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How to Keep Your New Year's Resolutions

Like me, maybe you started the year with a clear set of goals and a lot of motivation.

It’s all about balance!

But now it’s the middle of January and maybe, like me, you’re finding your New Year’s resolutions harder and harder to keep. We’re not alone – the most pessimistic studies suggest that only 8% of people who make a resolution are successful. That’s no reason to abandon hope: here at Reach Cambridge, our motto is Sic Itur Ad Astrareach for the stars – so whether you want to learn a new language or spend longer on your homework, here are some top tips to make sure that we all achieve our goals in 2020.

Change ‘I want’ to ‘I will’

A simple but effective tip is to rephrase your resolution, for a bit of psychological reinforcement… Simply replace “I want to” to a more definite “I will”. So, ‘I want to save money’ becomes ‘I will save money’. It’s a much more positive statement that sets you up for success, reiterating and strengthening your self-belief. The more you hear yourself say it, the more you’ll believe it! Plus, by upping the stakes and sounding more determined, others will know you are taking your resolutions seriously, which may influence their behaviour around you – not offering you a hot dog if you’re saying you will eat less meat, for example!

Break it down

Break down your big goal into smaller, concrete tasks. For instance, if you want to learn a new language, think about how and when you’ll do that. Will you use a language learning app on the way to school? Can you sign up to a weekly extra-curricular club like an art class or new sport?

Be specific

More general resolutions (‘I want to learn to cook’) are not only harder to keep, but also harder to measure. Being specific immediately makes your goal more manageable (‘I will make a new dish each week’), giving you a clear picture of what success means and allowing you to celebrate your achievements. Consider setting yourself SMART goals:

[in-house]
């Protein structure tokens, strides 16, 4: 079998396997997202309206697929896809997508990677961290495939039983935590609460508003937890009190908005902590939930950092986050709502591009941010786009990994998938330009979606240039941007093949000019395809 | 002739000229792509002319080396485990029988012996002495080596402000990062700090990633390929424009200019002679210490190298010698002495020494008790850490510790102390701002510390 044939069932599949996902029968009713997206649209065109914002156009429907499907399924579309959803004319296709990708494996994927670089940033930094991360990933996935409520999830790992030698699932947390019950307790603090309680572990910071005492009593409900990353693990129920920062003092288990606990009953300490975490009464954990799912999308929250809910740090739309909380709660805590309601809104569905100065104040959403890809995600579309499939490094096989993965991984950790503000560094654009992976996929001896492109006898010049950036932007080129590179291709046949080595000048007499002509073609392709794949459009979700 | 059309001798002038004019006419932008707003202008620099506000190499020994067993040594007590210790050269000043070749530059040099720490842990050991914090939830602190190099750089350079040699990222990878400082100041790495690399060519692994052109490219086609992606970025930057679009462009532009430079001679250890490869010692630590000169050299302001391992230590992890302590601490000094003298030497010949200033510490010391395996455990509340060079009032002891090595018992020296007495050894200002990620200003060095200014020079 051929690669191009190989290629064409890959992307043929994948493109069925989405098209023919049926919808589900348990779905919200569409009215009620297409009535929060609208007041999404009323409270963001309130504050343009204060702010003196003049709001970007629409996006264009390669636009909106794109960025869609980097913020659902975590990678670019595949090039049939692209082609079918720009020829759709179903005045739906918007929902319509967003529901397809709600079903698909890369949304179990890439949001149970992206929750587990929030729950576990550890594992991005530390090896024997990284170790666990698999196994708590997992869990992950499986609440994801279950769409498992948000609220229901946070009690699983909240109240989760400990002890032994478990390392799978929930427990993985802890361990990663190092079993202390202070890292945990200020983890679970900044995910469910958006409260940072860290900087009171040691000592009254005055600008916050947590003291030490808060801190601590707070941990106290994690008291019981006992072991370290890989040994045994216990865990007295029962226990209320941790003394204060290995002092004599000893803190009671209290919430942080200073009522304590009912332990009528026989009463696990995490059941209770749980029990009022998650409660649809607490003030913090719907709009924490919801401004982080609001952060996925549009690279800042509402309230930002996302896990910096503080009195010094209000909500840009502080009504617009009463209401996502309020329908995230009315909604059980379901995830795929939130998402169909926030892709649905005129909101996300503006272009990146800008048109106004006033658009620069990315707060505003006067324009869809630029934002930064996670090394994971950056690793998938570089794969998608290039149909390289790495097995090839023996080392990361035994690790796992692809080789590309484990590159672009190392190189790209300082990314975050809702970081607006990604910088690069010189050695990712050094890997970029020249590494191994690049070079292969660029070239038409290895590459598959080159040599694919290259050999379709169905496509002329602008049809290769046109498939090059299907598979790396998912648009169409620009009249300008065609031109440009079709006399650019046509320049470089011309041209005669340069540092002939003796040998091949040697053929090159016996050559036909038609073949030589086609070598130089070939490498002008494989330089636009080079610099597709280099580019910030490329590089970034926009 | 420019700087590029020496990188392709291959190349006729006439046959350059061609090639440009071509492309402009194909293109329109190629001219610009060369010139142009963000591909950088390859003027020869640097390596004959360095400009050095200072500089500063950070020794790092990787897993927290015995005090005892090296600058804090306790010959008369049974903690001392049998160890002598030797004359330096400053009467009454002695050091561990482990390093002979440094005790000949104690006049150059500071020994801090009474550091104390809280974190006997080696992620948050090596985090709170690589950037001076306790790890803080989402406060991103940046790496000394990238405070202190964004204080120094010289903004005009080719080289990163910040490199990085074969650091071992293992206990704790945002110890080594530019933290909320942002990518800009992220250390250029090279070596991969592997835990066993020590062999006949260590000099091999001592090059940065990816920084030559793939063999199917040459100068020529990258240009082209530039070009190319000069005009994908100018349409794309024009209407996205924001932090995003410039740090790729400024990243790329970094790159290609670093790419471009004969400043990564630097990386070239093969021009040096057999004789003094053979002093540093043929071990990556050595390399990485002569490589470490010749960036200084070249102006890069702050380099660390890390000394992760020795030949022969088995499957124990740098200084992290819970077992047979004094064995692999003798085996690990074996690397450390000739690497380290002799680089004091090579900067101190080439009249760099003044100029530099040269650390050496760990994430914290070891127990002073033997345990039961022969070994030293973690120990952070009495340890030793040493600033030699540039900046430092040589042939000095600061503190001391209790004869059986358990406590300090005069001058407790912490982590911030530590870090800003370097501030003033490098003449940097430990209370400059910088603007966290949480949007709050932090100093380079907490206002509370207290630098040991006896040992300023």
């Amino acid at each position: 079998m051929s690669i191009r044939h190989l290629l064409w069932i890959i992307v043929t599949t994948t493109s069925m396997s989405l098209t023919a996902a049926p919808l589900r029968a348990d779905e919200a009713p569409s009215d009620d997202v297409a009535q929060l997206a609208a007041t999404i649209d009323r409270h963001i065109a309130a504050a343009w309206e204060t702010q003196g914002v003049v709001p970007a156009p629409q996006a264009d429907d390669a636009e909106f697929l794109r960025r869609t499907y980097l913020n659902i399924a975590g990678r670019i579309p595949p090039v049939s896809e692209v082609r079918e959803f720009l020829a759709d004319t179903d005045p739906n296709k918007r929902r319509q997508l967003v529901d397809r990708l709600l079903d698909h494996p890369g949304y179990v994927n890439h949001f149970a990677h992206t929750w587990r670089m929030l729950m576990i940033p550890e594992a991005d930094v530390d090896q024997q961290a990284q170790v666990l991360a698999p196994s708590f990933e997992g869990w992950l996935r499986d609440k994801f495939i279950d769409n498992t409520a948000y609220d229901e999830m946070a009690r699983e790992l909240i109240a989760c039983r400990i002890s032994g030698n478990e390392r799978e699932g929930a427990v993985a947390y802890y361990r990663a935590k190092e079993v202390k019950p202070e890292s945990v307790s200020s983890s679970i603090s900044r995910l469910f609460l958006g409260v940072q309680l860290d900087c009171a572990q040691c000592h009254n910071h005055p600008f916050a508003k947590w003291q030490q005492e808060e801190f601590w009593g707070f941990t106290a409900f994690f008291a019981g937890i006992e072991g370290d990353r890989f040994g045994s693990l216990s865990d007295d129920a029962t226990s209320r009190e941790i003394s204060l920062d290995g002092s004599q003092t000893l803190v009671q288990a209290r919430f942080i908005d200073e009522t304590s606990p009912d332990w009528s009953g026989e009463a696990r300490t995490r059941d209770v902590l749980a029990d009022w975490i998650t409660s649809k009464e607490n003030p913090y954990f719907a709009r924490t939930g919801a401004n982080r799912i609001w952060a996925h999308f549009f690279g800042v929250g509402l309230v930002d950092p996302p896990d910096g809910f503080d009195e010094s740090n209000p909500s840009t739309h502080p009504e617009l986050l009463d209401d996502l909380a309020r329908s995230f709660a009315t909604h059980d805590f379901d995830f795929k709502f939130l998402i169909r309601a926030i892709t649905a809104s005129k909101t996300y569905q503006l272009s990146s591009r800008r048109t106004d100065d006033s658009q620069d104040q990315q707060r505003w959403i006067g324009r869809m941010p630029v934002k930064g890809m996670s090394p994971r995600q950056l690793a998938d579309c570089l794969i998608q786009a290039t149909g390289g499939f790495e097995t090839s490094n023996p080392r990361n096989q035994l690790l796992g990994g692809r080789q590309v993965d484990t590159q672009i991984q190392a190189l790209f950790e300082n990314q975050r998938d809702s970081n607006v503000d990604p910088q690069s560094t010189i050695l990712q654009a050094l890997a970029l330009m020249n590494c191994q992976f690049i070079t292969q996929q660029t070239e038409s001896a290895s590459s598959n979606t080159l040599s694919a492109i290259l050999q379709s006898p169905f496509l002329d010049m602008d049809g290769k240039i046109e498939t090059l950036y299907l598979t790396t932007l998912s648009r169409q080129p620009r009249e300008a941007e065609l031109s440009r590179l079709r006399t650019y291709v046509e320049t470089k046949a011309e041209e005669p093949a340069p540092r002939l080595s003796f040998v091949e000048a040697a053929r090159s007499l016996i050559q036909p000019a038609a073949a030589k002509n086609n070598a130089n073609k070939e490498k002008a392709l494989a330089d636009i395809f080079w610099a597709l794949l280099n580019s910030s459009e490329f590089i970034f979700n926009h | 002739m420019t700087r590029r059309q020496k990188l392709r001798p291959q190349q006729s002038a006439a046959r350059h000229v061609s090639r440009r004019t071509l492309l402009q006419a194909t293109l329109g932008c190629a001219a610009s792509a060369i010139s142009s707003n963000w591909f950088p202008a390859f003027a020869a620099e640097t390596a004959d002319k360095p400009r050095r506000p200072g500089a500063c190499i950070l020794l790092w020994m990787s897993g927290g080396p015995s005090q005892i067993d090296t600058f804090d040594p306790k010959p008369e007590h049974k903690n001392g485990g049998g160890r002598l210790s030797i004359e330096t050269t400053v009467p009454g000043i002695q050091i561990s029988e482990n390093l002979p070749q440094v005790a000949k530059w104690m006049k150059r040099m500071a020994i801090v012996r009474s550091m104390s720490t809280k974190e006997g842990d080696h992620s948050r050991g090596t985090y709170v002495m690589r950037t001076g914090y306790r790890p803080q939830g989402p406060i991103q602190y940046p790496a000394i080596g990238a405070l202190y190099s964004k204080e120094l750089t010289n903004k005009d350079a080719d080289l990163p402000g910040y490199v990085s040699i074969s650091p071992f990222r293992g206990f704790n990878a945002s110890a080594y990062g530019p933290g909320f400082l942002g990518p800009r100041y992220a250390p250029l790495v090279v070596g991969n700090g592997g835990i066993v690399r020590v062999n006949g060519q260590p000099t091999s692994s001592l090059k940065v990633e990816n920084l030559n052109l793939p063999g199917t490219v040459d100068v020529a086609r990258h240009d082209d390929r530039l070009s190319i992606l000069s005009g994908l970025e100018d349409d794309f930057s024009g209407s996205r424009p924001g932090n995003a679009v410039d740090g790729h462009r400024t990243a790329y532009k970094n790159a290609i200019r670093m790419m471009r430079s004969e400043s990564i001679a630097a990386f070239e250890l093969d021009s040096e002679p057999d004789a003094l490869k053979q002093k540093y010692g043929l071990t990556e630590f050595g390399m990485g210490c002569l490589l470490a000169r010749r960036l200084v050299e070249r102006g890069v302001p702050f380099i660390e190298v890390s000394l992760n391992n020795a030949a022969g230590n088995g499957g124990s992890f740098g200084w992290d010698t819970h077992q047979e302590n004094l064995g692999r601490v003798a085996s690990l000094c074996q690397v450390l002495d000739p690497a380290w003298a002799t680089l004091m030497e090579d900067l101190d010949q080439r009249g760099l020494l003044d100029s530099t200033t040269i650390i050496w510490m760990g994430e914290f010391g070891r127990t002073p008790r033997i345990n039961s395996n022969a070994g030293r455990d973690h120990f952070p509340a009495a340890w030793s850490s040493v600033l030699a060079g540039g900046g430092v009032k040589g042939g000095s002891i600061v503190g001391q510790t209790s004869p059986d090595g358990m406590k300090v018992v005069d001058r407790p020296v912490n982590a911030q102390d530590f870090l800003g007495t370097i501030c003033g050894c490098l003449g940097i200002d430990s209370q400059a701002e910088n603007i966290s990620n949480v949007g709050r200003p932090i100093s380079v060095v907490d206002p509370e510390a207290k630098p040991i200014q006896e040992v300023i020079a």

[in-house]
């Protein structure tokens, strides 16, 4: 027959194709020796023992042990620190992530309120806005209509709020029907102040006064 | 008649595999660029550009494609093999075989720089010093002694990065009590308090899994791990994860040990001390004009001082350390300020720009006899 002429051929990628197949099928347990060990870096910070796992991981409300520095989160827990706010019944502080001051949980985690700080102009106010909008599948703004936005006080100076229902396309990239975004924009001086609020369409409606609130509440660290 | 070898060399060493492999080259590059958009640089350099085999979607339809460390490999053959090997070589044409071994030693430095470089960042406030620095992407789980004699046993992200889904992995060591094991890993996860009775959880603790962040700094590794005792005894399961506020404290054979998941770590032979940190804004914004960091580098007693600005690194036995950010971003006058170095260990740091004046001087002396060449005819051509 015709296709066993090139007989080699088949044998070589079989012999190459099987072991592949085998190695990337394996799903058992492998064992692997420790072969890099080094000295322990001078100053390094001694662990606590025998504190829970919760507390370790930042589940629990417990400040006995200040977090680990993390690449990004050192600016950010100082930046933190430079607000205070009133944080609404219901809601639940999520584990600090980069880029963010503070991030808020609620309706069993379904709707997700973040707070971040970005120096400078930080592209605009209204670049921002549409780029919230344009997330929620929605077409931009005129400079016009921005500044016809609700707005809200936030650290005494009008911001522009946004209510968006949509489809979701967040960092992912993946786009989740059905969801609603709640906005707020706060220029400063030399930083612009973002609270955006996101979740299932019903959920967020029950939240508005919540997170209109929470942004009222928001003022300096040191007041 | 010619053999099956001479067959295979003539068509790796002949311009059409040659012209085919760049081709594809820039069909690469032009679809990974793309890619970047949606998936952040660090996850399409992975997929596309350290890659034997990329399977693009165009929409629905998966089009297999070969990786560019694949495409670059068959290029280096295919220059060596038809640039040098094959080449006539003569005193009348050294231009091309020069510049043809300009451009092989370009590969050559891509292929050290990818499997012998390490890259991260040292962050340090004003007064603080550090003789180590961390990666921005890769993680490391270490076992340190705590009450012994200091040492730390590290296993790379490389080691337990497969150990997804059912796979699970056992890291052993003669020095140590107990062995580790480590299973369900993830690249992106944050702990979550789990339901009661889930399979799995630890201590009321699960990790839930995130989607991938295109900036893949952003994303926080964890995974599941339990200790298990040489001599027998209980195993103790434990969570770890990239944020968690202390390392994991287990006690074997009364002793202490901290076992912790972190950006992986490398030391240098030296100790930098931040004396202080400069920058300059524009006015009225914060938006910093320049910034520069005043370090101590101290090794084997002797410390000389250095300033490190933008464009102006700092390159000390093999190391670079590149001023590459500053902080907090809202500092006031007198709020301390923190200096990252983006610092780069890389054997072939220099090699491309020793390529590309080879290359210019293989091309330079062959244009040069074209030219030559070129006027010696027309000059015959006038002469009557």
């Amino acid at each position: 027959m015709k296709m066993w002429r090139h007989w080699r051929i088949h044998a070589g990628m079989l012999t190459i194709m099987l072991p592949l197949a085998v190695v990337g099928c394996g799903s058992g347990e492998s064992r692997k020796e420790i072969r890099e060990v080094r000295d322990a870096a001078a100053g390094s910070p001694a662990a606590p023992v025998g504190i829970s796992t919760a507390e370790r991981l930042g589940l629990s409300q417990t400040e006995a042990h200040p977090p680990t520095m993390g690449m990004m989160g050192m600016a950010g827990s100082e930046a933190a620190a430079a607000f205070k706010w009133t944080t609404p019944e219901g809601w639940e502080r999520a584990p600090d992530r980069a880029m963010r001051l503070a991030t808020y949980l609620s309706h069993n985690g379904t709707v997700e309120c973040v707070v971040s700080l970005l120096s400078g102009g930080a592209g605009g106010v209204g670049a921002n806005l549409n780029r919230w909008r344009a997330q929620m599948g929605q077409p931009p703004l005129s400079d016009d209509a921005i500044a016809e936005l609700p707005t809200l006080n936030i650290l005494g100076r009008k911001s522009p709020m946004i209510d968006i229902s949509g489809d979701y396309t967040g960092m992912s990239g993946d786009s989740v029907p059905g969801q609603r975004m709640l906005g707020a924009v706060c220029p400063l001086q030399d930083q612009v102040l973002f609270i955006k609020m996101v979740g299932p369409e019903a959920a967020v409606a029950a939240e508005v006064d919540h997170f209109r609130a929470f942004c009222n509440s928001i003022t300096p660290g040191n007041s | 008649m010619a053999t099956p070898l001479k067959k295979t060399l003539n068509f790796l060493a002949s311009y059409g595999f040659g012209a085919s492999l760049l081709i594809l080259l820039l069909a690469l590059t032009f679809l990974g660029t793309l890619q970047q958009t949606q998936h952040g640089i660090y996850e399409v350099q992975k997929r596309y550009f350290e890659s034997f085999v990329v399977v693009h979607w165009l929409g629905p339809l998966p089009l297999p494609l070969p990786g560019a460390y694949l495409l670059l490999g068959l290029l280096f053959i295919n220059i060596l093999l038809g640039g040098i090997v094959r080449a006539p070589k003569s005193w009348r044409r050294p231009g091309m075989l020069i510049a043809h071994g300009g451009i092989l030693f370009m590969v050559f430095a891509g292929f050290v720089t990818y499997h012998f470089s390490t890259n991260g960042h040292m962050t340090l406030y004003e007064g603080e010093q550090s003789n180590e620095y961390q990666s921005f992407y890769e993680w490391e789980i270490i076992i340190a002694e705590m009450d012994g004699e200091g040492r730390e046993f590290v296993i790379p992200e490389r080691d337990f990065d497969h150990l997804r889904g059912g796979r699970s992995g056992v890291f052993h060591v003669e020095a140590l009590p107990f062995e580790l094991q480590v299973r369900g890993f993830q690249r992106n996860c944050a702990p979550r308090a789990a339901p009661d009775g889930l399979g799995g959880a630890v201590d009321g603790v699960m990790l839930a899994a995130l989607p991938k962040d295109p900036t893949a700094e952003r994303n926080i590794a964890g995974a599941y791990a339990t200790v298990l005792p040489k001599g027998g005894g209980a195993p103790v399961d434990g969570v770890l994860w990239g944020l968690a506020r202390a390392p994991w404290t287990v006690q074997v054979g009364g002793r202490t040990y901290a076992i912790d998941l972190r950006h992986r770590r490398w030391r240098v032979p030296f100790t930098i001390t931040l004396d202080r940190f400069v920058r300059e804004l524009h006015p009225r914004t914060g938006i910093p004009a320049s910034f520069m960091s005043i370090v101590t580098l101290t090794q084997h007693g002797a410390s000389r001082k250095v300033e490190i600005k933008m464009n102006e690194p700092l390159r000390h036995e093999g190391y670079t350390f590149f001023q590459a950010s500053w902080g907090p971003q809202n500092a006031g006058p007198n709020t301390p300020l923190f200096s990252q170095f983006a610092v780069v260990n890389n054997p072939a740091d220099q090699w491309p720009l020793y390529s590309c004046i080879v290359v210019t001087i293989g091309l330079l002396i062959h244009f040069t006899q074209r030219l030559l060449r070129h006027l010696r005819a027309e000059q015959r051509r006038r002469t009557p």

• Specific (helps you identify what you want to achieve and what resources you might need to get there)
  • Measurable (clearly define what “success” will look like)
  • Attainable (don’t try to ‘bite off more than you can chew’)
  • Relevant (make sure what you’re working towards is worthwhile to you)
  • Time-based (“each week”, “by April”)


Create a plan you can track

Bullet Journal by RidwanJaafar, licensed under CC BY 2.0

Don’t just write down a list of what you want to achieve, but how you’re going to do it. You can include targets, timelines, a star chart – whatever it takes to make sure that you have a clear road map to follow.

Whether you’re a fan of pen and paper or prefer the latest app, there are plenty of ways to record your progress. Have you tried Bullet Journalling? It’s a method of listing that’s swept the world, and a great ‘analogue’ way to track your big plans. If you’re more of a technophile, there are apps for pretty much any kind of self-improvement. If you want to read more books this year, for instance, you could join GoodReads and sign up to the Reading Challenge. In addition to either approach, you could always ask a friend to check in with you and keep you accountable – or better yet, if they share your goal, work together to ensure you both stay motivated.

Treat every day like January 1st

There may be setbacks and unforeseen circumstances that get in the way of your goals, but that doesn’t mean you’ve failed and it definitely doesn’t mean you should give up. Tomorrow is a new day to try again. Even if you don’t end up achieving the full record you hoped, starting again will mean you are still further forward than if you had given up.


You at the end of the year, having achieved your goals!

I look forward to hearing how you’re doing with your resolutions – let us know on Facebook, Instagram or Twitter.

Best of luck!